Input to the olfactory system arises from sensory neurons within the epithelium of the nasal cavity. Sensory neurons project axons to specialized networks in the surface of the olfactory bulb called glomeruli that each receive input from a single sensory neuron subtype. While each subtype of sensory neuron has a preferred odorant ligand, they may also bind other ligands across a range of affinities. Therefore, in the presence of any odor, a few glomeruli will receive strong input from sensory neurons, while many others will receive weaker input, thereby potentially obscuring the brain's interpretation the odor environment of an animal.


A potential mechanism to overcome this limitation is through filtering of weak signals from “non-preferred” ligands. In this project, I tested whether the local network of neurons that surround glomeruli could perform this function. These cells, which include glutamatergic external tufted cells (eTCs) and GABAergic periglomerular (PG) cells, act together as a signal detection mechanism that selectively filters weak sensory inputs in favor of strong signals. Two of the primary goals of this project were to (i) test whether PG cells or eTCs are preferentially activated by differential levels of sensory input. This allows for low-level olfactory input to selectively activate inhibitory PG cells, thereby filtering weak sensory input signals. (ii) To determine if PG cell activity can be modulated by local glutamate released from eTCs, which may increase the effectiveness of weak signals and produce temporal patterning in glomerular activity.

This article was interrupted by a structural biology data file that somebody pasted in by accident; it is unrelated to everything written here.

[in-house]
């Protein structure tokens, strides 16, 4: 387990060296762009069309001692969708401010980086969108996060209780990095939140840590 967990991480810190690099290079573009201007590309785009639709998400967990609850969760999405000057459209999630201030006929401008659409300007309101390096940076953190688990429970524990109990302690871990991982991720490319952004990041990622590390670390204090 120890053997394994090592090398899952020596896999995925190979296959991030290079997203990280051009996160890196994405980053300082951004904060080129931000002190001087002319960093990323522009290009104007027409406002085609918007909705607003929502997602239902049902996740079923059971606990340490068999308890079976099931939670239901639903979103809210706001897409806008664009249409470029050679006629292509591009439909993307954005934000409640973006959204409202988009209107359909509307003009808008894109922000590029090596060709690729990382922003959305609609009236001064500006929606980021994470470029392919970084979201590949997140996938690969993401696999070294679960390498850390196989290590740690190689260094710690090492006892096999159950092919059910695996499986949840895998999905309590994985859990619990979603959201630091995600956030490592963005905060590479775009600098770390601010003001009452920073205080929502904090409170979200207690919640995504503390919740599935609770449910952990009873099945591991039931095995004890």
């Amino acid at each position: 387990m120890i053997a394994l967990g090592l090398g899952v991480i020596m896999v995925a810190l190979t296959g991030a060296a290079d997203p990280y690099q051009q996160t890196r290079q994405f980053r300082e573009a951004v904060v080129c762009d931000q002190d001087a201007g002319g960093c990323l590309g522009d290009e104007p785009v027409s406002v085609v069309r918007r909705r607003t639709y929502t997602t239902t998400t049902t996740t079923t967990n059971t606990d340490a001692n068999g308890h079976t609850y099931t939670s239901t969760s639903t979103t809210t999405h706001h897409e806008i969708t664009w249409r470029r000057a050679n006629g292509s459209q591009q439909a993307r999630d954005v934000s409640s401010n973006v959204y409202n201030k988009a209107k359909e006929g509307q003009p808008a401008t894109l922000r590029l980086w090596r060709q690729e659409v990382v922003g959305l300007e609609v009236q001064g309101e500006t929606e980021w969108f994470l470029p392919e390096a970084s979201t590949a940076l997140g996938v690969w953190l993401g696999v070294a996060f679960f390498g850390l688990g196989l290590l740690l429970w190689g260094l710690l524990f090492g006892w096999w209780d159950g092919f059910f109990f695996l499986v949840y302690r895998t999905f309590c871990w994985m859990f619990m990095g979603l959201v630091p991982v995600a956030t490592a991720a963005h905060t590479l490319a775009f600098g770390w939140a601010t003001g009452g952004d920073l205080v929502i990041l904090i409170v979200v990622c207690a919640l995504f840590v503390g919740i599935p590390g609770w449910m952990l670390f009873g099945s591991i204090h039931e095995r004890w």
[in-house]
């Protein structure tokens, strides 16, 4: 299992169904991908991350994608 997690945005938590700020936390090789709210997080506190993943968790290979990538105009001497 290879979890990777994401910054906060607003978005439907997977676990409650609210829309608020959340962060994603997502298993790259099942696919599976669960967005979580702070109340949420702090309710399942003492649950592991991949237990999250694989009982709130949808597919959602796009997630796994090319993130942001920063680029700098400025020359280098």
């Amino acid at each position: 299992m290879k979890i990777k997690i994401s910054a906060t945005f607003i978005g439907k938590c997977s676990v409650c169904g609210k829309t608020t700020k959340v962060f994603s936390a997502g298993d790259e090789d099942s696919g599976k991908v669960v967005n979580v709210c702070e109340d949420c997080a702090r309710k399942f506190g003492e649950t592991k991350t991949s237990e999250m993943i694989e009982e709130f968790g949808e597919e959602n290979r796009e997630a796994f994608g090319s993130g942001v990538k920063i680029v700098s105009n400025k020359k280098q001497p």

This work was completed as my dissertation work in the laboratory of Prof. Nathan Schoppa at the University of Colorado School of Medicine. These studies resulted in the following publications:

  1. Gire DH**, Zak JD** Bourne JN, Goodson N, Schoppa NE (2019) Balancing extrasynaptic excitation and synaptic inhibition within olfactory bulb glomeruli. eNeuro.6(4)0247-19.2019 **equal contribution
  2. Zak JD (2016) A computational framework for temporal sharpening of stimulus input in the olfactory system. J. Neurophysiol. 115(4):1749-51
  3. Zak JD, Whitesell JD, Schoppa NE (2015) Metabotropic glutamate receptors promote disinhibition of olfactory bulb glomeruli that scales with input strength. J. Neurophysiol. 113(6):1907-20.
  4. Gire DH, Franks KM, Zak JD, Tanaka KF, Whitesell JD, Mulligan AA, Hen R, Schoppa NE (2012) Mitral cells of the olfactory bulb are mainly excited through a multi-step signaling path. J. Neurosci. 32:2964-75